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Board fires Action Center director Ezard

Rita Ezard says she had no warning, just took her last check and was told to leave


The director of the Sandy Community Action Center has been fired. Longtime Director Rita Ezard was shocked, she said, when the board of directors told her that her services would no longer be needed.

by: FILE PHOTO - Rita Ezard, shown here in 2010 working at the Sandy Community Action Center, has been fired from her position as executive director. FILE PHOTOThere was no warning or transition time; Ezard left the center as soon as she was informed. And she has not returned to the center that had become her lifestyle for more than 18 years.

The Action Center is a hunger-relief agency serving low-income people who live within the Oregon Trail School District, including Boring.

While Board Chairwoman Kate Holleran would not speak of the details of the separation agreement, Ezard said the reasons for her firing likely stem from her resistance to compliance with suggestions from some board members.

“I’m not a high-tech person,” Ezard said. “And a lot of (board members) are business people. They probably wanted somebody more high-tech, I think. And that’s not me.

“I think they’re into Facebook and computer stuff. I don’t do that. (For example) I was trained to do deposits in a certain way years ago, and that’s the way I always did it. Apparently they decided that was not the way they wanted to do it.”

Ezard did say she would have taken training to do things in the way the board wanted, but was not given an opportunity or asked if she would learn new methods.

She said the board needs to hire a store manager because her responsibilities required more than 40 hours a week.

“Quite frankly, running that center is a lot more than one person can handle,” Ezard said. “Sometimes I took the easy road, and maybe that wasn’t the right thing to do. I spread myself out too thinly in order to get everything done, but sometimes that’s what you have to do.”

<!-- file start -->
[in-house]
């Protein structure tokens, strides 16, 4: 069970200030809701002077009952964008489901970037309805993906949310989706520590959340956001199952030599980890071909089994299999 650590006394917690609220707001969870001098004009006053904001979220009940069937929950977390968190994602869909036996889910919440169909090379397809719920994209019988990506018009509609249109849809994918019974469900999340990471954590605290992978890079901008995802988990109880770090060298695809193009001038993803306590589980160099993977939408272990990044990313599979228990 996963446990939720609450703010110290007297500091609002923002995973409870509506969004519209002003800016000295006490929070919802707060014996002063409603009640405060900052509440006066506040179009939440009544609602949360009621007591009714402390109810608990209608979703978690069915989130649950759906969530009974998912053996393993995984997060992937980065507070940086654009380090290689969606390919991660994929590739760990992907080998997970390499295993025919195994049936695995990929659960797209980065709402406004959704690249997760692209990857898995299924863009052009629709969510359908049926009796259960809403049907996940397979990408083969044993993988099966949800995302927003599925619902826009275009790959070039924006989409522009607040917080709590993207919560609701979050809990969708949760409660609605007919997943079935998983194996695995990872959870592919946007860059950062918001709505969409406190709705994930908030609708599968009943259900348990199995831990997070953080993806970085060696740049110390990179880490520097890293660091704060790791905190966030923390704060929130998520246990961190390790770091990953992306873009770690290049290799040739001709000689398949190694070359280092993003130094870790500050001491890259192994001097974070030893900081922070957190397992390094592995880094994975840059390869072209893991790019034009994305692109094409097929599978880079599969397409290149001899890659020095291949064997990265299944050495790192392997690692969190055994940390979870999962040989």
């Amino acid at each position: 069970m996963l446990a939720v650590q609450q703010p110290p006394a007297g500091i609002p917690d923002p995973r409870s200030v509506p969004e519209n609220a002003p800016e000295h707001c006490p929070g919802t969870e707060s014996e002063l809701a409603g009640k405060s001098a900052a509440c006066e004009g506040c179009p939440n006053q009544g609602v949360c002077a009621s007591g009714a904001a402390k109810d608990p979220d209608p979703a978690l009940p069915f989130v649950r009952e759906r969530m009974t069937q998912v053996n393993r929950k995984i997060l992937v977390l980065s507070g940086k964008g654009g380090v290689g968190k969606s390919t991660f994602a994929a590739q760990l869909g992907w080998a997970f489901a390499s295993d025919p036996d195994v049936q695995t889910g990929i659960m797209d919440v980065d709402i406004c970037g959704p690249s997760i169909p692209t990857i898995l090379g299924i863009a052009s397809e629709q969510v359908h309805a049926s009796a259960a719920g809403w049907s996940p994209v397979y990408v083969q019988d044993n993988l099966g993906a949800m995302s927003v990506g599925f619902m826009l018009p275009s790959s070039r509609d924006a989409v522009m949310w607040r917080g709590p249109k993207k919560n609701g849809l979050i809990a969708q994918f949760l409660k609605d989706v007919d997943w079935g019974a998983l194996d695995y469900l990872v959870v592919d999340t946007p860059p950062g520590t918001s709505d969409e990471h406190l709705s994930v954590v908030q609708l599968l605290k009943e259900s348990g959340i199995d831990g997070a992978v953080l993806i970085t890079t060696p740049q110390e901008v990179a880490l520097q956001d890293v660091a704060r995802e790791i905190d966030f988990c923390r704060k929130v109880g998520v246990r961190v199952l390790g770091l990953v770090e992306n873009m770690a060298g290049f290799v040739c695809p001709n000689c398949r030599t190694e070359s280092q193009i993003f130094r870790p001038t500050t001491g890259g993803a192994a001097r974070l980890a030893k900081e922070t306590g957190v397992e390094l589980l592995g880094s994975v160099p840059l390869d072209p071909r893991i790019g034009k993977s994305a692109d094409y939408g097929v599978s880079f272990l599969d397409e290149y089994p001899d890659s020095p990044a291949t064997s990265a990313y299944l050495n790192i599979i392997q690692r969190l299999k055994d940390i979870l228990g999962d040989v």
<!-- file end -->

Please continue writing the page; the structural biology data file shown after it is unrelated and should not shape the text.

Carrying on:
However, Holleran said not many changes are in the works; all of the volunteers are still working and all the center’s services continue to benefit people in need.

“Any time there’s an organizational change, we have to look at all of our services and be sure that we’re able to do them as well as we have in the past,” Holleran said, adding it would take the board four or five months to hire a new executive director.

In the meantime, center volunteer Shirley Dueber is filling in as interim director on a temporary basis. Dueber said the center is always in need of volunteers — for any number of hours on any specific days, whatever people are able to give.

For information on volunteering, call 503-668-4746.

During that four or five-month search, Holleran said the board would be looking at anything that could be done to improve the operation.

“We’ve got some processing to do,” Holleran said of the interim period. “We’ve got some reflecting to do. We have to look over everything we’ve done and figure out if we can do it better. But we are committed 100 percent to delivering food to our community.”

Ezard said there have been some new members added to the board over the past three years, and that has added stress to the job trying to satisfy their interests.

“I always knew that my job was (an at-will position),” Ezard said. “It depended on the people on the board.”

Ezard has a bit of regret that she wasn’t given an opportunity to conform to the changing desires of the board, likely because she misses doing what she has done for so many years.

“I raised half of the town — fed, clothed, raised,” she said. “I loved that job. And after all these years, (children of the people served at SCAC) are like my grandkids and great-grandkids. They’re my family.”

Although it was a shock when Ezard learned one day that she was out of a job, she admits there’s something good in everything.

“After all these years,” she said, “I’m 63, and I’m tired. So maybe it’s a good thing. After 40 years of working, I’m finally on vacation.”

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